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Today's Stichomancy for Alessandra Ambrosio

The first excerpt represents the past or something you must release, and is drawn from Mistress Wilding by Rafael Sabatini:

his hand at such a time, but more unfortunate still was it that Fletcher should have had a pistol in his belt. The Scot dropped the bridle at last; dropped it to pluck forth the weapon.

"Hi! I did not.. ." began Dare, who had stood appalled by what he had done in the second or two that had passed since he had delivered the blow. The rest of his sentence was drowned in the report of Fletcher's pistol, and Dare dropped dead on the rough cobbles of the yard.

Ferguson has left it on record - and, presumably, he had Fletcher's word for it - that it was no part of the Scot's intent to do Mr. Dare a mischief. He had but drawn the pistol to intimidate him into better manners, but in his haste he accidentally pulled the trigger.

The second excerpt represents the present or the deciding factor of the moment, and is drawn from La Grande Breteche by Honore de Balzac:

about with the wild freedom of nature; above all, you must have no fear of cold, for in a few moments you feel an icy cloak settle on your shoulders, like the Commendatore's hand on Don Giovanni's neck.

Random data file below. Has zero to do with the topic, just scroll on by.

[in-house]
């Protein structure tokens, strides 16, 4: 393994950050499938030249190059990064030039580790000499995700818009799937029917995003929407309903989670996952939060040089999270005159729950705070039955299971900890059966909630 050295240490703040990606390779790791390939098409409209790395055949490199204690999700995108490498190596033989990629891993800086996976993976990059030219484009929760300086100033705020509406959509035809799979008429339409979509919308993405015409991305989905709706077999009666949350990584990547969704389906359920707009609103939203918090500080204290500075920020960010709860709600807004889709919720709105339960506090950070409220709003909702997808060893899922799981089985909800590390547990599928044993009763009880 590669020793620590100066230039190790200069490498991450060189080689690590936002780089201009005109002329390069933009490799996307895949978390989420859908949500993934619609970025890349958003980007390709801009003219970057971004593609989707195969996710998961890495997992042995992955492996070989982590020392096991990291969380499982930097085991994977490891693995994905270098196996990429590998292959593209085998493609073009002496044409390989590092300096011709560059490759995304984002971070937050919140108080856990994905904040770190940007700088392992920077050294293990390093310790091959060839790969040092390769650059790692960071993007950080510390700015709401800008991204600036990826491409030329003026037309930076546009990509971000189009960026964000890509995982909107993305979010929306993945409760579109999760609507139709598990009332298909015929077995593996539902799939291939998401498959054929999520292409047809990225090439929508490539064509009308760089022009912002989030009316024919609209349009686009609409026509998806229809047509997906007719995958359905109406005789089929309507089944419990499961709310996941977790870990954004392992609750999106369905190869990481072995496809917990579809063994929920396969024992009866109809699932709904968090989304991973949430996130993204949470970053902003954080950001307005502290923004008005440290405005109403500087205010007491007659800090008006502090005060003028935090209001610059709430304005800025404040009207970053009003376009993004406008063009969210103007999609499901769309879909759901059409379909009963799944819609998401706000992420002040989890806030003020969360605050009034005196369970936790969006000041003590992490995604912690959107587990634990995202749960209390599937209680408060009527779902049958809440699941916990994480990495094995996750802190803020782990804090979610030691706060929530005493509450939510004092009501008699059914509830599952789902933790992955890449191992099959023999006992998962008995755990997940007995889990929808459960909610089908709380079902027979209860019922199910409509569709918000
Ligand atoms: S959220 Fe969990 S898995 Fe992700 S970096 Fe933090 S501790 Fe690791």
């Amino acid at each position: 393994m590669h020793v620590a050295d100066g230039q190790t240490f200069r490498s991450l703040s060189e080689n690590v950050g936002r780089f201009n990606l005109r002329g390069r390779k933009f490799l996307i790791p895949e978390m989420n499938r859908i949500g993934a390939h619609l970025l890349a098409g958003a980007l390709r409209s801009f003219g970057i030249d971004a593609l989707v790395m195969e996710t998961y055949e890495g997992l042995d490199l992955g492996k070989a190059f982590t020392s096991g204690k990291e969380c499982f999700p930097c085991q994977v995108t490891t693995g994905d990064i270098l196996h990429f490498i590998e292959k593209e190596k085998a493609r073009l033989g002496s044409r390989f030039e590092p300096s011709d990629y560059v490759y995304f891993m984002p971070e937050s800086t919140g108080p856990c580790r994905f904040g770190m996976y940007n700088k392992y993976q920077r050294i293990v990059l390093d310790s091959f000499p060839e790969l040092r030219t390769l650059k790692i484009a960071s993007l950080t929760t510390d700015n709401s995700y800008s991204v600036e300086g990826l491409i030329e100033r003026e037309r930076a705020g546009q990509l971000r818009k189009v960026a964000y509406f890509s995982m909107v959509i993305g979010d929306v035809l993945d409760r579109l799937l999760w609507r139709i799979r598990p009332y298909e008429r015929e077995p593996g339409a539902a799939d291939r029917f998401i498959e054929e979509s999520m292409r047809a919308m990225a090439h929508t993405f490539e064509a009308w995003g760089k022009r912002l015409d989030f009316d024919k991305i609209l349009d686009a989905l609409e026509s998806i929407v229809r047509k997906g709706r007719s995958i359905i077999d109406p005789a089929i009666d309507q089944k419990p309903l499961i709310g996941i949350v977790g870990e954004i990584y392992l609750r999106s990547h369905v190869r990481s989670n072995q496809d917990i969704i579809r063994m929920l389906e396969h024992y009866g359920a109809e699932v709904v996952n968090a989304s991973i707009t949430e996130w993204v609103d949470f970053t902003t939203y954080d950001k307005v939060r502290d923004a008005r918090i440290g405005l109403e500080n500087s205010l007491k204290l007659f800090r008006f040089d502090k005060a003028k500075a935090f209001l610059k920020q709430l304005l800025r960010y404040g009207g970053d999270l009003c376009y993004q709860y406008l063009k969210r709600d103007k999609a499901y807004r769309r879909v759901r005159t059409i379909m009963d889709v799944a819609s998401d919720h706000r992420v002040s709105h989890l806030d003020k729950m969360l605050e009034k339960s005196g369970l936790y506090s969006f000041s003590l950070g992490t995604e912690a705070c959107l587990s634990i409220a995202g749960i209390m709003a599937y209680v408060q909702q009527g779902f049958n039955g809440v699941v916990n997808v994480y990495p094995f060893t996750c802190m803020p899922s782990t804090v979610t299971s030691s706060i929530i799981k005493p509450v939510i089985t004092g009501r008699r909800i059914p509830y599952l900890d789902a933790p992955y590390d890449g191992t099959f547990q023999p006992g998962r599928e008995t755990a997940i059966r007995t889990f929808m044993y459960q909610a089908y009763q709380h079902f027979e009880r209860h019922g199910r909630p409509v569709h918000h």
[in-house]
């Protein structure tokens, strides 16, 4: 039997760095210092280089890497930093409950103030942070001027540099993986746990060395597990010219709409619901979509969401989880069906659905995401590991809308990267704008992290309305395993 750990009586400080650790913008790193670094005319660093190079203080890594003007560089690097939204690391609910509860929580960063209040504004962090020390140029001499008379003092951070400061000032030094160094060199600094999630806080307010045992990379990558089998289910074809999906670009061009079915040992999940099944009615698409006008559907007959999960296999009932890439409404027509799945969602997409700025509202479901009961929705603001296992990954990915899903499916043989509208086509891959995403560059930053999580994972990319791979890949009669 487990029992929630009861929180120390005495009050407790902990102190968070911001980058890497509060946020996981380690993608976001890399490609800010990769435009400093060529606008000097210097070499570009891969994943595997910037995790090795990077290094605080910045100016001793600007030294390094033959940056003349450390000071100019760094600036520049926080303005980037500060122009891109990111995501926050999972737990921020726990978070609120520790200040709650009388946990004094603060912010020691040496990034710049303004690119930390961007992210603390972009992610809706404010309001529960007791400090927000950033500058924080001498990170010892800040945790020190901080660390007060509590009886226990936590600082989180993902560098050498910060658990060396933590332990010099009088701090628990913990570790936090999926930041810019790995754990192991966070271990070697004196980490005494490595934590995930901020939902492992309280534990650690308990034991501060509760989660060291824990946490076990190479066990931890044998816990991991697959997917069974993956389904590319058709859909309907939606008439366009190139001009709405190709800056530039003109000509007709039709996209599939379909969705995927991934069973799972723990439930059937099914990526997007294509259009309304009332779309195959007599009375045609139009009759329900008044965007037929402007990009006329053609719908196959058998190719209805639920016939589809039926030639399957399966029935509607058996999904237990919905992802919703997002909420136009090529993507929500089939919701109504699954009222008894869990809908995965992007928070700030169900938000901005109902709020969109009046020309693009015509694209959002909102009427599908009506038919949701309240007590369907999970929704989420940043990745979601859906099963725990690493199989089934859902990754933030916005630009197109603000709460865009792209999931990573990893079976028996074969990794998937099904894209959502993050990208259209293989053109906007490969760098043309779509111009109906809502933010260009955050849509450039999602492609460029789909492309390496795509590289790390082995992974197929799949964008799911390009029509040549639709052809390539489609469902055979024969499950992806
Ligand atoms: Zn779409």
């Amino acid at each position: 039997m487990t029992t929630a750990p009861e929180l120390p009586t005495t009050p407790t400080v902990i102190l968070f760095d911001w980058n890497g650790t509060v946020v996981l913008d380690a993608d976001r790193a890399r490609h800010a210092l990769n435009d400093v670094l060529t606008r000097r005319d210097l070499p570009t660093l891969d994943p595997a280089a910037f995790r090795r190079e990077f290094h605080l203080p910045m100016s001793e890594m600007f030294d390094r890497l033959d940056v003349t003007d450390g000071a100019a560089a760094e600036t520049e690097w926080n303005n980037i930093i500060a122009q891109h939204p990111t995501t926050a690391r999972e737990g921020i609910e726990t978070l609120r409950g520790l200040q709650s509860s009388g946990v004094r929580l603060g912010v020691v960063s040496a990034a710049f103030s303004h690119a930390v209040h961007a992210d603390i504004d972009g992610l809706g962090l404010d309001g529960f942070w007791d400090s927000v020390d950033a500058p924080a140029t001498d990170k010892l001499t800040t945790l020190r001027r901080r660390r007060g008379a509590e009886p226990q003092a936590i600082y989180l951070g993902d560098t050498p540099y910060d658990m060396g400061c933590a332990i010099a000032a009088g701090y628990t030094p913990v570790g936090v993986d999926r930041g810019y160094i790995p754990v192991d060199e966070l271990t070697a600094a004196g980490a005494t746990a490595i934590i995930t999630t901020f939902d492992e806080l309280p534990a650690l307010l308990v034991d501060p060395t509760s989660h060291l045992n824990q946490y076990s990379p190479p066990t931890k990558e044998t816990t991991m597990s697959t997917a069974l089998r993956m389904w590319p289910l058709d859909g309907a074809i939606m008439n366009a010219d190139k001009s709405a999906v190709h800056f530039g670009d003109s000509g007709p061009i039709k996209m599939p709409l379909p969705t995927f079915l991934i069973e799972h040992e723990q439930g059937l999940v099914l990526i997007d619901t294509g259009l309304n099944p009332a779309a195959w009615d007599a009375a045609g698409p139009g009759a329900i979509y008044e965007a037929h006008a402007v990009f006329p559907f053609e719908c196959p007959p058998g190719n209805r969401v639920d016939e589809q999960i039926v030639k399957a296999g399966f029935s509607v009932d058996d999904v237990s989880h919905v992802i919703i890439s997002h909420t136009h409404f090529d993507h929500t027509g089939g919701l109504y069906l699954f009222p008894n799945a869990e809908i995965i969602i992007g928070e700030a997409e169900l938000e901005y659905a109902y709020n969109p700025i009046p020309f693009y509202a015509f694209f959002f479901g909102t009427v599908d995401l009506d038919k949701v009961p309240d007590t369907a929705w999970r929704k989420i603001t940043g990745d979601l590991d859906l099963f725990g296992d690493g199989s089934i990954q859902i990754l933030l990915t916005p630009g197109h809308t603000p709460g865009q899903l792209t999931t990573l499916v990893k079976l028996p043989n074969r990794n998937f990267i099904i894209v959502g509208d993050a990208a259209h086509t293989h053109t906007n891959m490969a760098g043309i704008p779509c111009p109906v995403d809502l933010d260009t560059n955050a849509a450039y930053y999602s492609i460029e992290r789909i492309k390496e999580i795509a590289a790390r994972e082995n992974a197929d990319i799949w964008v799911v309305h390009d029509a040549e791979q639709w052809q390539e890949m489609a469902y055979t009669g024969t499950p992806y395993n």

"One evening I felt a shudder; the wind had turned an old rusty weathercock, and the creaking sounded like a cry from the house, at the very moment when I was finishing a gloomy drama to account for this monumental embodiment of woe. I returned to my inn, lost in gloomy thoughts. When I had supped, the hostess came into my room with an air of mystery, and said, 'Monsieur, here is Monsieur Regnault.'

" 'Who is Monsieur Regnault?'

" 'What, sir, do you not know Monsieur Regnault?--Well, that's odd,'

La Grande Breteche
The third excerpt represents the future or something you must embrace, and is drawn from Father Goriot by Honore de Balzac:

The father's last breath must have been a sigh of joy, and in that sigh his whole life was summed up; he was cheated even at the last. They laid Father Goriot upon his wretched bed with reverent hands. Thenceforward there was no expression on his face, only the painful traces of the struggle between life and death that was going on in the machine; for that kind of cerebral consciousness that distinguishes between pleasure and pain in a human being was extinguished; it was only a question of time--and the mechanism itself would be destroyed.

"He will lie like this for several hours, and die so quietly at last, that we shall not know when he goes; there will be no

Father Goriot